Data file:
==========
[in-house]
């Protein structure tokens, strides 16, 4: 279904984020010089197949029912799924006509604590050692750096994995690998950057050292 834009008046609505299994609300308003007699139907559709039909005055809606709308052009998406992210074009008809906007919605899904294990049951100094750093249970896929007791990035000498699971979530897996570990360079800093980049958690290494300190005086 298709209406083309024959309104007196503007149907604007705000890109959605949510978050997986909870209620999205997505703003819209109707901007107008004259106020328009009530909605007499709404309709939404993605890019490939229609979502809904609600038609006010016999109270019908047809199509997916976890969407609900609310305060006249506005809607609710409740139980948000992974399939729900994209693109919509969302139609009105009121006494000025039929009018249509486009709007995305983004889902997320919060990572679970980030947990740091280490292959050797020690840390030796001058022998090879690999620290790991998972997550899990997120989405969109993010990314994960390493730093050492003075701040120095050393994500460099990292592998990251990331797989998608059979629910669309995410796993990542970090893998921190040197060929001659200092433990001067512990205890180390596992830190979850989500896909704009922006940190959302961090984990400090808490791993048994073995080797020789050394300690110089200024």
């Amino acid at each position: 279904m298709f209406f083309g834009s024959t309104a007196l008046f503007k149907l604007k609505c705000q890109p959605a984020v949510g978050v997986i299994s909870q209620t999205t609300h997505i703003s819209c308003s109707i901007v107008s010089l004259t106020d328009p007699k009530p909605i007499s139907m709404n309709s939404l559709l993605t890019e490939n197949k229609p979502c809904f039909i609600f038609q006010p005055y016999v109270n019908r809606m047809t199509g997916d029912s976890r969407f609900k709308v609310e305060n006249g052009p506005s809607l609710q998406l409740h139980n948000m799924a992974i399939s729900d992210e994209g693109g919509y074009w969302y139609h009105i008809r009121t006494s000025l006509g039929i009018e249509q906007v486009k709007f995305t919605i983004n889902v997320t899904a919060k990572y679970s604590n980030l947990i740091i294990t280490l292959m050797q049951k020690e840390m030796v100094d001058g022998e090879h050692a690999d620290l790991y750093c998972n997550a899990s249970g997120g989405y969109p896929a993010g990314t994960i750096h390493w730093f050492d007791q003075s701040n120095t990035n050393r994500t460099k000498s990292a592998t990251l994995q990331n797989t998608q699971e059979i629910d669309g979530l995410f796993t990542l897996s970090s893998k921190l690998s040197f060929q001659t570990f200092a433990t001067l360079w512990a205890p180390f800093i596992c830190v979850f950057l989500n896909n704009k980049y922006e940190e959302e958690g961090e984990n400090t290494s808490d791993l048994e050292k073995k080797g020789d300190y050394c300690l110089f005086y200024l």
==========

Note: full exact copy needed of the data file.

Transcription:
[in-house]
């Protein structure tokens, strides 16, 4: 279904984020010089197949029912799924006509604590050692750096994995690998950057050292 834009008046609505299994609300308003007699139907559709039909005055809606709308052009998406992210074009008809906007919605899904294990049951100094750093249970896929007791990035000498699971979530897996570990360079800093980049958690290494300190005086 298709209406083309024959309104007196503007149907604007705000890109959605949510978050997986909870209620999205997505703003819209109707901007107008004259106020328009009530909605007499709404309709939404993605890019490939229609979502809904609600038609006010016999109270019908047809199509997916976890969407609900609310305060006249506005809607609710409740139980948000992974399939729900994209693109919509969302139609009105009121006494000025039929009018249509486009709007995305983004889902997320919060990572679970980030947990740091280490292959050797020690840390030796001058022998090879690999620290790991998972997550899990997120989405969109993010990314994960390493730093050492003075701040120095050393994500460099990292592998990251990331797989998608059979629910669309995410796993990542970090893998921190040197060929001659200092433990001067512990205890180390596992830190979850989500896909704009922006940190959302961090984990400090808490791993048994073995080797020789050394300690110089200024």
């Amino acid at each position: 279904m298709f209406f083309g834009s024959t309104a007196l008046f503007k149907l604007k609505c705000q890109p959605a984020v949510g978050v997986i299994s909870q209620t999205t609300h997505i703003s819209c308003s109707i901007v107008s010089l004259t106020d328009p007699k009530p909605i007499s139907m709404n309709s939404l559709l993605t890019e490939n197949k229609p979502c809904f039909i609600f038609q006010p005055y016999v109270n019908r809606m047809t199509g997916d029912s976890r969407f609900k709308v609310e305060n006249g052009p506005s809607l609710q998406l409740h139980n948000m799924a992974i399939s729900d992210e994209g693109g919509y074009w969302y139609h009105i008809r009121t006494s000025l006509g039929i009018e249509q906007v486009k709007f995305t919605i983004n889902v997320t899904a919060k990572y679970s604590n980030l947990i740091i294990t280490l292959m050797q049951k020690e840390m030796v100094d001058g022998e090879h050692a690999d620290l790991y750093c998972n997550a899990s249970g997120g989405y969109p896929a993010g990314t994960i750096h390493w730093f050492d007791q003075s701040n120095t990035n050393r994500t460099k000498s990292a592998t990251l994995q990331n797989t998608q699971e059979i629910d669309g979530l995410f796993t990542l897996s970090s893998k921190l690998s040197f060929q001659t570990f200092a433990t001067l360079w512990a205890p180390f800093i596992c830190v979850f950057l989500n896909n704009k980049y922006e940190e959302e958690g961090e984990n400090t290494s808490d791993l048994e050292k073995k080797g020789d300190y050394c300690l110089f005086y200024l």